Ohio committee to study drug use prevention education in schools

News Journal

COLUMBUS — Ohio Attorney General Mike DeWine, Senate President Keith Faber (R-Celina), and House Speaker Clifford Rosenberger (R-Clarksville) announced Thursday the formation of the Ohio Joint Study Committee on Drug Use Prevention Education.

The committee will examine the status of drug use prevention education in Ohio schools, and issue recommendations on options for implementing age-appropriate drug education in schools across all grade levels.

“Ohio is facing the worst drug epidemic that I’ve seen in my lifetime. We need to change how we think about drugs and talk about drugs, and we need to start this culture change with Ohio’s children,” said Attorney General DeWine. “Through the work of this committee, we hope to identify strategies that schools can use to provide comprehensive, age-appropriate drug use prevention education across all grade levels to help prevent future addiction.”

“As a state we’ve made great strides in raising awareness about the opioid epidemic and making life-saving treatment more readily available, but we still have work to do,” said Senate President Faber. “I look forward to working with Attorney General DeWine and other members of this committee to bring the fight against opioid abuse into the classroom so our children can grow up in a healthy, drug-free environment.”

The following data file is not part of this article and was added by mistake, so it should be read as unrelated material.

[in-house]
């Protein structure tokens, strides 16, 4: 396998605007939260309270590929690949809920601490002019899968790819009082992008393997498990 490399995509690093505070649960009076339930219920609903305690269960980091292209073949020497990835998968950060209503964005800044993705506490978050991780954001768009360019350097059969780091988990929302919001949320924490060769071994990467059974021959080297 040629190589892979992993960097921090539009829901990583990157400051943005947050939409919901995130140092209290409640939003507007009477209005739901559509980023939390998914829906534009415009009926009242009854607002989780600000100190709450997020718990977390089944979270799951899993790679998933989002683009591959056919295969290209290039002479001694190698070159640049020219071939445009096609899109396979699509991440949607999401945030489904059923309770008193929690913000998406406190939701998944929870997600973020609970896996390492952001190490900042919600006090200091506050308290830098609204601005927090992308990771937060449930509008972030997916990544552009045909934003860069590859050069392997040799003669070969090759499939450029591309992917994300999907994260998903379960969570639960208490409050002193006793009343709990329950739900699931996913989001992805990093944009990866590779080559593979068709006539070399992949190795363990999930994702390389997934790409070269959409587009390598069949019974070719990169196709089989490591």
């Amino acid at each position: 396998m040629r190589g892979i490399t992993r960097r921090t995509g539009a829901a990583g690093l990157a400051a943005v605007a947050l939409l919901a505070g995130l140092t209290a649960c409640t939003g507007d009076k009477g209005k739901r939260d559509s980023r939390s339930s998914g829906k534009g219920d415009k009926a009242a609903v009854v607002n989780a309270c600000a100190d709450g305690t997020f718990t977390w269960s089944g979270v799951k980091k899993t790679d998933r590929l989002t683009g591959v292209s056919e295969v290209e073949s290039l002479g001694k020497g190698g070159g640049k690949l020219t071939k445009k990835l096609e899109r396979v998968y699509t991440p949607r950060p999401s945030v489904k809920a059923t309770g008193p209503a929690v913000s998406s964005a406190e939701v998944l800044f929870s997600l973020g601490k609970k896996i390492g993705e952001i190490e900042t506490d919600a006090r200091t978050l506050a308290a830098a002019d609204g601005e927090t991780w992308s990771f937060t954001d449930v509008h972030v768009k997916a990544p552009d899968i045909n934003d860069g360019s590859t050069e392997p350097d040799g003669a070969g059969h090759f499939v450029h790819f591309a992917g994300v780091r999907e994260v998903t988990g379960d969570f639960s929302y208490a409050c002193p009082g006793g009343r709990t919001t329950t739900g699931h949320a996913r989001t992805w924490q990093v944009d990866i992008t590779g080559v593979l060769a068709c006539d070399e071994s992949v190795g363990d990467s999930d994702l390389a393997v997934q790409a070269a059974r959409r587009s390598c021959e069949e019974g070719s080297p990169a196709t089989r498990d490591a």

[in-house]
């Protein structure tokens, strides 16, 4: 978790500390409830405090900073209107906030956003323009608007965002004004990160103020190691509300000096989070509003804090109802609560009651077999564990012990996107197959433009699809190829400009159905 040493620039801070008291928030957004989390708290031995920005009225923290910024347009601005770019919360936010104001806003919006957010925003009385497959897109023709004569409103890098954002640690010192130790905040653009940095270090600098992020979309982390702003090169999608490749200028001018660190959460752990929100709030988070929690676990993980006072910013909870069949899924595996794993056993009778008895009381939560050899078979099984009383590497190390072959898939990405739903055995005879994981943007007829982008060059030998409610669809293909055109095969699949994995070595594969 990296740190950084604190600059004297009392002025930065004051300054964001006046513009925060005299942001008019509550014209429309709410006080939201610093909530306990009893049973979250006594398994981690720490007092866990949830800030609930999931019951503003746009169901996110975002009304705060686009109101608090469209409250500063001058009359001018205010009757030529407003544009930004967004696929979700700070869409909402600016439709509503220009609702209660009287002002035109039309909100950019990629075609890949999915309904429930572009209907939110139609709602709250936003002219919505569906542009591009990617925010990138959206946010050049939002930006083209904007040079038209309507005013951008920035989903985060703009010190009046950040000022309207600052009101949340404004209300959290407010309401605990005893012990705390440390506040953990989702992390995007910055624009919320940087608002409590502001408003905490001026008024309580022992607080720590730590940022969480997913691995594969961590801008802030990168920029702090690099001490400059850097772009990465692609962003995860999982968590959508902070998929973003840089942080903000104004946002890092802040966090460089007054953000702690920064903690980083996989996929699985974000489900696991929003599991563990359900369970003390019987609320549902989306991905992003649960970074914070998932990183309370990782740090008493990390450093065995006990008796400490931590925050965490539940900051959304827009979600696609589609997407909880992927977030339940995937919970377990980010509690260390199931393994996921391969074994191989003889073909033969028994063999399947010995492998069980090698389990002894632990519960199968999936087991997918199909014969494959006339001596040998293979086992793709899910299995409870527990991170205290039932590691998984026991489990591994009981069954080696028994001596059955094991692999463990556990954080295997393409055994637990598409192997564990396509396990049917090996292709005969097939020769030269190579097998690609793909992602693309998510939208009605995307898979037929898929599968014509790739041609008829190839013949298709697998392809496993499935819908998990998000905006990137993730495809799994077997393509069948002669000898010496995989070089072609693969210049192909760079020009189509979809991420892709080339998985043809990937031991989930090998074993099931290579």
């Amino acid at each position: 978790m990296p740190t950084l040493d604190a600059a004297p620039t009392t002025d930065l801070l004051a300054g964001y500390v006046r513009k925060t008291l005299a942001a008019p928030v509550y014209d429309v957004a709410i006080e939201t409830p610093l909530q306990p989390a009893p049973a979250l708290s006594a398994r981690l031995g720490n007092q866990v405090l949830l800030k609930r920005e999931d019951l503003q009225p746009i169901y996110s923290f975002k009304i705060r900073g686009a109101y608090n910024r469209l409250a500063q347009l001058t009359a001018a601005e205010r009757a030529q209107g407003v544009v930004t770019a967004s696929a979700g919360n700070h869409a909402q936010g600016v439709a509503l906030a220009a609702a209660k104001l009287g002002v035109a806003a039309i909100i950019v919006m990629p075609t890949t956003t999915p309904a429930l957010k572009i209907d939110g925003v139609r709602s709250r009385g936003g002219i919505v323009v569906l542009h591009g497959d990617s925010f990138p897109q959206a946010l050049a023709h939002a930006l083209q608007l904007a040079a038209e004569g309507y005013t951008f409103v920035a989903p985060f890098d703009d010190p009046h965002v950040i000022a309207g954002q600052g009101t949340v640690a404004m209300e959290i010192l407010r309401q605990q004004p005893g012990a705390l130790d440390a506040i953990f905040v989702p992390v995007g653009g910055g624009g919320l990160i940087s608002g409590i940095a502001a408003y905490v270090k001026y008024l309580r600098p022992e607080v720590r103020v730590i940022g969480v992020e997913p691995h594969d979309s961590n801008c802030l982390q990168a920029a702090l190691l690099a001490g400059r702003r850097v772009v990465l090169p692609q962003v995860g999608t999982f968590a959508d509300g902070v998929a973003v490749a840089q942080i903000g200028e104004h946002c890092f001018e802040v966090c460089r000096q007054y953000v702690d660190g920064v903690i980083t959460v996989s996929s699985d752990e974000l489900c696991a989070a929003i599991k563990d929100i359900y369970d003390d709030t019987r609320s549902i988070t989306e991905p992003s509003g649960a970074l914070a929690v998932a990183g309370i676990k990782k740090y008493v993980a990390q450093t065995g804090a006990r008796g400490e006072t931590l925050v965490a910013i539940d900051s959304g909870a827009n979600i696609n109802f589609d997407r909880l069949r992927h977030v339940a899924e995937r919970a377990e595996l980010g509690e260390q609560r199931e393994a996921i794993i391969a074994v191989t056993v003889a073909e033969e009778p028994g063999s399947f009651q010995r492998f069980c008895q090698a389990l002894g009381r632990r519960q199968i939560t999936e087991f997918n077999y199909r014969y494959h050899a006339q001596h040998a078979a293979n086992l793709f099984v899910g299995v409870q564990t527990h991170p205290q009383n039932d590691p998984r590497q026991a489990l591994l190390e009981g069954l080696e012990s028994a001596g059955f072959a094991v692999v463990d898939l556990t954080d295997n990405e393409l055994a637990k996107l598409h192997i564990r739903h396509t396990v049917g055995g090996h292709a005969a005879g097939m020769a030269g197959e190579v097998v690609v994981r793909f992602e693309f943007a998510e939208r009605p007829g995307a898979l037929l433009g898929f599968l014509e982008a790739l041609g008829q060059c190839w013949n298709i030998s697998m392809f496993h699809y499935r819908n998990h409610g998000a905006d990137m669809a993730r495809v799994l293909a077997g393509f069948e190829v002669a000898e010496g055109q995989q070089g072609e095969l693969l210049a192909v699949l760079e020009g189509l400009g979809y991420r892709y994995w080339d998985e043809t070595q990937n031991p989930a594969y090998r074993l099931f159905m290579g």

“Tackling the state’s opioid abuse epidemic from all sides is crucial to stemming addiction and saving lives,” Speaker Rosenberger said. “Prevention is key, and this study committee will work to ensure that Ohio’s students are being educated early and properly so that they are aware of the dangers of drug abuse and addiction. I want to thank Attorney General DeWine for his efforts in creating this committee as well as my fellow colleagues in the House and Senate for their continual work in fighting this epidemic.”

The committee will hold multiple meetings across the state to find out what types of drug prevention education schools are currently providing, what schools need to help expand their drug prevention education efforts, and how to best provide this education across all grade levels.

At the conclusion of the committee’s study, a report will be issued outlining the group’s findings and recommendations.

News Journal